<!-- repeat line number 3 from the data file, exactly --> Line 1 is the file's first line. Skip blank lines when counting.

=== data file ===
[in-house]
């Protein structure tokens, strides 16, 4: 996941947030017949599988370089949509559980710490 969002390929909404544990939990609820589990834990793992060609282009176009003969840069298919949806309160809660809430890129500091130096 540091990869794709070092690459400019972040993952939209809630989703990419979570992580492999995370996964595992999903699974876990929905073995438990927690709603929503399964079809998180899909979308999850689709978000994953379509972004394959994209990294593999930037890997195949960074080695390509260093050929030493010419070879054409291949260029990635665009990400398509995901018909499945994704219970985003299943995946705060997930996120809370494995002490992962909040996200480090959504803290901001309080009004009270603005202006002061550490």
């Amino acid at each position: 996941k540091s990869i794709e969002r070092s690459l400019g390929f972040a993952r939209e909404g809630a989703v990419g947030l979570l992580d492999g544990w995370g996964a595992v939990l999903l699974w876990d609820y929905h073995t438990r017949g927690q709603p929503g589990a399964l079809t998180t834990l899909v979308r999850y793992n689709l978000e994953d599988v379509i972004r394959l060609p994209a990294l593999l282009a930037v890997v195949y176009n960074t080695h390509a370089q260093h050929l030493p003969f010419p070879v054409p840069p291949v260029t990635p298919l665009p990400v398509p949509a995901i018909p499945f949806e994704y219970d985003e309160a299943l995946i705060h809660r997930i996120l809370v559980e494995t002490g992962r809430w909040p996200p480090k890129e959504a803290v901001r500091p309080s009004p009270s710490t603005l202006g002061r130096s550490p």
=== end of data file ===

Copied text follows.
């Amino acid at each position: 996941k540091s990869i794709e969002r070092s690459l400019g390929f972040a993952r939209e909404g809630a989703v990419g947030l979570l992580d492999g544990w995370g996964a595992v939990l999903l699974w876990d609820y929905h073995t438990r017949g927690q709603p929503g589990a399964l079809t998180t834990l899909v979308r999850y793992n689709l978000e994953d599988v379509i972004r394959l060609p994209a990294l593999l282009a930037v890997v195949y176009n960074t080695h390509a370089q260093h050929l030493p003969f010419p070879v054409p840069p291949v260029t990635p298919l665009p990400v398509p949509a995901i018909p499945f949806e994704y219970d985003e309160a299943l995946i705060h809660r997930i996120l809370v559980e494995t002490g992962r809430w909040p996200p480090k890129e959504a803290v901001r500091p309080s009004p009270s710490t603005l202006g002061r130096s550490p």